7.  When working with an outside Architect, making sure the design elements work within the limitations of the building/space. The common use of exposed ceilings – when the structure is in design can help with design of steel support structures, placement of beams/columns/windows and doors.

6.  Designers need to include dimensions of their designs. Often we will see designs that do not include the proper dimensions or are not to correct scale and when applied in the field, mistakes are made or work has to re-done to match the intent of the designer.  {Design Elixir Recommends: Construction Drawings and Details for Interiors: Basic Skills }

5.  Designers need to be aware of local and national codes. We sometimes see designers want to include features that impact the 1 or 2 hour rated walls or want doors which are for emergency egress to be removed or moved. These changes create issues within the space meeting local/national codes. {Design Elixir Recommends: Building Codes Illustrated: A Guide to Understanding the 2009 International Building Code }
4.  ADA Requirements. Designers need to look at ADA requirements when looking at specialty items such as toilets, restroom sinks, grab bars, clearance in hallways and landings. Local/national codes have certain requirements that need to be met and adhered to.

3.  When making choices for flooring, designers needs to remember the function of the client. If they have heavy foot traffic like construction trades (retail, tile distributor, tools sales etc), it does not make sense to install wood flooring or light carpet. Some items make look great on the designer board but just don’t work for the owner in the long run.

2. Lighting can be a very critical item. Designers need to know the owners work habits, employee’s work habits and the orientation of the building. These can all have a huge impact on lighting design and layout.

And finally, the number one thing designers can do that will impact the project during the construction process….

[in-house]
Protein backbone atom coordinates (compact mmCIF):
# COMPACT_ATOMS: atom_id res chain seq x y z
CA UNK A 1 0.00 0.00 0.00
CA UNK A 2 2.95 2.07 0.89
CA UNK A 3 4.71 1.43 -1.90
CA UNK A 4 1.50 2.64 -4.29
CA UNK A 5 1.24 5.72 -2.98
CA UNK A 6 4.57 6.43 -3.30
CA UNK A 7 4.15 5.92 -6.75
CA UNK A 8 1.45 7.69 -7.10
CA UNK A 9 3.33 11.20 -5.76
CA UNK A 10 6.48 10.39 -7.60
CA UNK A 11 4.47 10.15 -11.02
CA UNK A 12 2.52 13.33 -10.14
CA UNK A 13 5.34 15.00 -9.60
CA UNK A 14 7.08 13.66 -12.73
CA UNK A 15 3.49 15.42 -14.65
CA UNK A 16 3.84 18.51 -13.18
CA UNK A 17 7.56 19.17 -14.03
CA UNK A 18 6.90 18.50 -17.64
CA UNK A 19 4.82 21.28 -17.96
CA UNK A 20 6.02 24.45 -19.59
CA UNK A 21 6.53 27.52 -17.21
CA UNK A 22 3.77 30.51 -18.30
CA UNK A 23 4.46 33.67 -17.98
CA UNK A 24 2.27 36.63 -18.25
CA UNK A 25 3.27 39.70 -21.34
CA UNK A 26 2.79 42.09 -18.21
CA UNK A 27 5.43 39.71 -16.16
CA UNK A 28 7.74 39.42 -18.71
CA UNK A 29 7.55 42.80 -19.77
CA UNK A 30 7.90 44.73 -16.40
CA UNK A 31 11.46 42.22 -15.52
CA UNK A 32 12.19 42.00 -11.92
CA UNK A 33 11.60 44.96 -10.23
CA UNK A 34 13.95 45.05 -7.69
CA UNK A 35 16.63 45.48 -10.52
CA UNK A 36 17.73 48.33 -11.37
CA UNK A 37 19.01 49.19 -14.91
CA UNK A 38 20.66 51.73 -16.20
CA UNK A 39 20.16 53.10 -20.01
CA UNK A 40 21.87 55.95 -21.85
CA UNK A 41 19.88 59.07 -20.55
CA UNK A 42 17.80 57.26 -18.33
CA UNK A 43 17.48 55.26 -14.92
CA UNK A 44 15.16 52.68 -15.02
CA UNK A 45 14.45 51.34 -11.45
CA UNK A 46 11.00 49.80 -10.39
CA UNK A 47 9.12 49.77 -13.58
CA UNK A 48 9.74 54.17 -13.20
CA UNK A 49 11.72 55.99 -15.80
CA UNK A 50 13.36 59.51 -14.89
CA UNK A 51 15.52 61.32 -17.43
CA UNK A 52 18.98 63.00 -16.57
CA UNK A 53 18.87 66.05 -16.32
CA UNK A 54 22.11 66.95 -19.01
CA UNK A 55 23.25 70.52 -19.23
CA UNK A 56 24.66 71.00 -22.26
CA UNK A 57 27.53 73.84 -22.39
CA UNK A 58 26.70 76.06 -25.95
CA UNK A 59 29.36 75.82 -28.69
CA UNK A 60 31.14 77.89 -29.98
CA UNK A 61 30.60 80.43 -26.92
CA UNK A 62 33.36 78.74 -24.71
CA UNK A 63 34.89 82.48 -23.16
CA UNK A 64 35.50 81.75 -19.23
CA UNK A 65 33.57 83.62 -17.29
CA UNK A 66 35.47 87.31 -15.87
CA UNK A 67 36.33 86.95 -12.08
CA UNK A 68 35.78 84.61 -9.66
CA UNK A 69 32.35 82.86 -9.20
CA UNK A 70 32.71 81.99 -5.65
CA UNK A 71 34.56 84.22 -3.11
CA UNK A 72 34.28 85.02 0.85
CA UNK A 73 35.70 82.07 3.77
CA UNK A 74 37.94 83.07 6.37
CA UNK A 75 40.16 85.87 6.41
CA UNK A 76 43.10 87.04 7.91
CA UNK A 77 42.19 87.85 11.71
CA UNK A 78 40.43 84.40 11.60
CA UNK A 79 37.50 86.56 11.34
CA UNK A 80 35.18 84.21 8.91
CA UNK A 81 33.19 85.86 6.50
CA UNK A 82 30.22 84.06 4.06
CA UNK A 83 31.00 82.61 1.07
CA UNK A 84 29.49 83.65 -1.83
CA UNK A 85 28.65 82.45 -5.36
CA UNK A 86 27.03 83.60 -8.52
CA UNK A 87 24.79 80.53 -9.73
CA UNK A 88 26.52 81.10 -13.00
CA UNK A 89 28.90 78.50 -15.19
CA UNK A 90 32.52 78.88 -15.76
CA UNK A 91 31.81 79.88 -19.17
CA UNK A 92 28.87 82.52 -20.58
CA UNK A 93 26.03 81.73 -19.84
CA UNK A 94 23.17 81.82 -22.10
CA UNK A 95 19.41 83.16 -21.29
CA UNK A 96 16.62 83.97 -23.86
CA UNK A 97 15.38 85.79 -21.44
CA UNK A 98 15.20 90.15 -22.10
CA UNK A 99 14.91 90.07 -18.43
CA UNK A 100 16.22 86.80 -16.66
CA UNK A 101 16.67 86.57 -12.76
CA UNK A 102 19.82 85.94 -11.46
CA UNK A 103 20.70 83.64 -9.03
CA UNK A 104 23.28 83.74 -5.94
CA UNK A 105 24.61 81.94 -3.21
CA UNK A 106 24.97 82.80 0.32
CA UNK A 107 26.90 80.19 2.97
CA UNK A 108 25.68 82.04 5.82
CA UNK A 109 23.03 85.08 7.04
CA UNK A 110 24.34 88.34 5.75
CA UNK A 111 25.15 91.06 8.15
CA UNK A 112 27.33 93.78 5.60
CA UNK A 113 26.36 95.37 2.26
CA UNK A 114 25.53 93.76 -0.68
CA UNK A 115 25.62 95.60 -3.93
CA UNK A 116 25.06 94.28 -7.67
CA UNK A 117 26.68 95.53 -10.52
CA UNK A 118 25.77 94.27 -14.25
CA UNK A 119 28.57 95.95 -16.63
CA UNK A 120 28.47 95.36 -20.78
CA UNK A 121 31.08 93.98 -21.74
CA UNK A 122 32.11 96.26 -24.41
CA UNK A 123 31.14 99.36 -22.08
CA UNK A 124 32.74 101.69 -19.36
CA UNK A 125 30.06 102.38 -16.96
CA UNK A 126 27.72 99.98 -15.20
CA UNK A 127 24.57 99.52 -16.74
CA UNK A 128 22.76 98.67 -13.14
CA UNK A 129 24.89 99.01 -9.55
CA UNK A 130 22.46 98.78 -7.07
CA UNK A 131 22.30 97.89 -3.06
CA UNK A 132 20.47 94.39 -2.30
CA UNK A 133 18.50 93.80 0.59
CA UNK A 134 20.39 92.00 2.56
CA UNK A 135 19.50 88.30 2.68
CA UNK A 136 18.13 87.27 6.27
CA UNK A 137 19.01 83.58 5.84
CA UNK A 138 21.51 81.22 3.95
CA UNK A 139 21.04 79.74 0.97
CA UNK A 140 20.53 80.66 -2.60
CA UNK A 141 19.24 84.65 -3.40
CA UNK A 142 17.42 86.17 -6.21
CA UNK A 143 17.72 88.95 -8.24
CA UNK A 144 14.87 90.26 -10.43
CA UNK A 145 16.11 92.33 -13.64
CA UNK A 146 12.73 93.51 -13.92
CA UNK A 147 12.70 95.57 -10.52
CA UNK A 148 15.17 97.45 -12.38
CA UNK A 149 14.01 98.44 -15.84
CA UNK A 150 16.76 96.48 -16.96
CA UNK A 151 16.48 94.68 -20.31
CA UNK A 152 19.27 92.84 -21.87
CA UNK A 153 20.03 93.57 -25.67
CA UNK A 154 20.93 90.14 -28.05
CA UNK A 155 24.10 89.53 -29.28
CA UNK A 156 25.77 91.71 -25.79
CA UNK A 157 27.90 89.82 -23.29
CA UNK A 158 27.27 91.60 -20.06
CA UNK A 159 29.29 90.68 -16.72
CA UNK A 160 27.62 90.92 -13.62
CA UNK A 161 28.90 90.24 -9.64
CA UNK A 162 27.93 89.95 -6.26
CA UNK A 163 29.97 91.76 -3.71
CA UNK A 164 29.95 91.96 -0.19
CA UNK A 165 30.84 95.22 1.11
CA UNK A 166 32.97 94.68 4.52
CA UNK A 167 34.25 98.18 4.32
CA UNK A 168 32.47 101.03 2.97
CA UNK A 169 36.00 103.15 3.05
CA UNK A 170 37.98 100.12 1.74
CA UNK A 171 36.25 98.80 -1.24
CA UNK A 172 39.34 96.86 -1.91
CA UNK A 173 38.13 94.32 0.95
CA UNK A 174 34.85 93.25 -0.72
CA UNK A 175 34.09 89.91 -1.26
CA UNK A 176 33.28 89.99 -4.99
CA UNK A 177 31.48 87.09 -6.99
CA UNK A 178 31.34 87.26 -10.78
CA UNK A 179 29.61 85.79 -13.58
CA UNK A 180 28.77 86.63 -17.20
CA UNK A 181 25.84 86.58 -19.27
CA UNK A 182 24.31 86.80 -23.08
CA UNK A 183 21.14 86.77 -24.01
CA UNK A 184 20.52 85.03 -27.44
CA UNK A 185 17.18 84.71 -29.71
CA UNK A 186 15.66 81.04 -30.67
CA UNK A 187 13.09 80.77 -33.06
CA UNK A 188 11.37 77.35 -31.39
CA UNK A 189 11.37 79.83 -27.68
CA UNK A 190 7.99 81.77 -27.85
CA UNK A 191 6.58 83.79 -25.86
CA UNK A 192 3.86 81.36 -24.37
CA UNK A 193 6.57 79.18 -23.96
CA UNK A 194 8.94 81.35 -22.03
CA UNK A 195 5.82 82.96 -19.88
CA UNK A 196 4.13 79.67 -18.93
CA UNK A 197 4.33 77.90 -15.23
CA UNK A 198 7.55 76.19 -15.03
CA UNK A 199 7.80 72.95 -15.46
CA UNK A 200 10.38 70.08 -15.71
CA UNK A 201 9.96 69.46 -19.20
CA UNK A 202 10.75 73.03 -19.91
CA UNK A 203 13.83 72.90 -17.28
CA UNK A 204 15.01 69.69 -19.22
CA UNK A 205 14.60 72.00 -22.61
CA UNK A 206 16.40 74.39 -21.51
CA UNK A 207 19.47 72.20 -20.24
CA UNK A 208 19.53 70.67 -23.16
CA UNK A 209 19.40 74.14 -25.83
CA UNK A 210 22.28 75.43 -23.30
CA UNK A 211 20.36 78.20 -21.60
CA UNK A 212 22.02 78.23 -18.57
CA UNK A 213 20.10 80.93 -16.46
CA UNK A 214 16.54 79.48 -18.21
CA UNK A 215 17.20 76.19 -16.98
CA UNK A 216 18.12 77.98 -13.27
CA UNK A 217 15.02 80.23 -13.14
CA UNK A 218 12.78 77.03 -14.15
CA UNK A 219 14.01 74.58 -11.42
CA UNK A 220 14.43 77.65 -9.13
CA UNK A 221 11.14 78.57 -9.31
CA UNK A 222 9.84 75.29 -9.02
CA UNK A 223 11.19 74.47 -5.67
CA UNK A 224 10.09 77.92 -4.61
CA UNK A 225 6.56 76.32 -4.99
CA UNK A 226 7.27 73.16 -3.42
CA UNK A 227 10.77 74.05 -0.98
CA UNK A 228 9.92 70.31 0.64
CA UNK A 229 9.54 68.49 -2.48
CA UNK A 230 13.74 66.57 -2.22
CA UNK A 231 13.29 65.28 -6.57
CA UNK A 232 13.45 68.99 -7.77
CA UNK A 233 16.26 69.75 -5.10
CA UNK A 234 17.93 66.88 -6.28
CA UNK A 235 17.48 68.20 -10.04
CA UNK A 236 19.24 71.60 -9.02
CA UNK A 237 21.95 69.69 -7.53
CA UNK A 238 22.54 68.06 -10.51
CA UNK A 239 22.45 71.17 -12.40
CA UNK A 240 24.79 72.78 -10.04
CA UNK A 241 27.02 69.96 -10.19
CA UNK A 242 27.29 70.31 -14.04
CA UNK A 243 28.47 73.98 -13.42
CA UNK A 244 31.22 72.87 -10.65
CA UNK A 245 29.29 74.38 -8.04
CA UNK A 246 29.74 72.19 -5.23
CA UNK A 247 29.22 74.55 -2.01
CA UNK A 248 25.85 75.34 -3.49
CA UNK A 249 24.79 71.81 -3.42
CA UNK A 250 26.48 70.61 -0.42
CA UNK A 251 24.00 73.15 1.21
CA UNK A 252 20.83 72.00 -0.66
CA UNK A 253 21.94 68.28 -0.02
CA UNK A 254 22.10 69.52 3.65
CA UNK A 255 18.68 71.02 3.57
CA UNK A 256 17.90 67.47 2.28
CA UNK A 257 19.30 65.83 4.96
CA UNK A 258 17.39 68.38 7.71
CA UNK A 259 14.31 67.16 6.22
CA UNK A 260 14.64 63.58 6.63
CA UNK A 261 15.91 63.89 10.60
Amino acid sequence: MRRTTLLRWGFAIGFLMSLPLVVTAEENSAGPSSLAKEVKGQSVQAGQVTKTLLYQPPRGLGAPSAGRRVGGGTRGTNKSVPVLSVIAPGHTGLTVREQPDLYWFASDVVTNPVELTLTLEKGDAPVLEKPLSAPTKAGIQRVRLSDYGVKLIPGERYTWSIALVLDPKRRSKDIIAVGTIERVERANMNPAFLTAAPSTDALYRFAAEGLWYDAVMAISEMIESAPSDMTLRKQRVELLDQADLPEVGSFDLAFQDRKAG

1. Designers need to include the contractor in the process. Meetings with owners, designer’s architects and contractor can pay huge dividends for all. Include everyone in meetings as early in the process as possible. These can have substantial impact on budgets, time-lines

Guest Blogger: Tim Roberts, Buckingham Construction Company

Designer Crush: Guess Who???

Imagine that you designed one of the most well known, most recognized and the most visited memorial, before you graduated from college.  How would you deal with the pressure and expectation level for your next project?  Would you be doomed to crash and burn, like the young starlets of Hollywood, that burn brightly and explode into oblivion? How could you possibly take your second built project to the next level, when your first, far surpassed any existing project?

There is a designer who did just that (minus the crash and burn part). This designer won a public contest held for the design of the memorial and continues to burn bright. Here is the winning concept for the memorial. 

Can you guess what it is or who designer is?  Initially, its selection was controversial, but now it is one of our nations most visited memorials.

Click on the "Get the full Dose" link below to see the installation and to learn more about this designer's newest, AMAZING & INSPIRING project.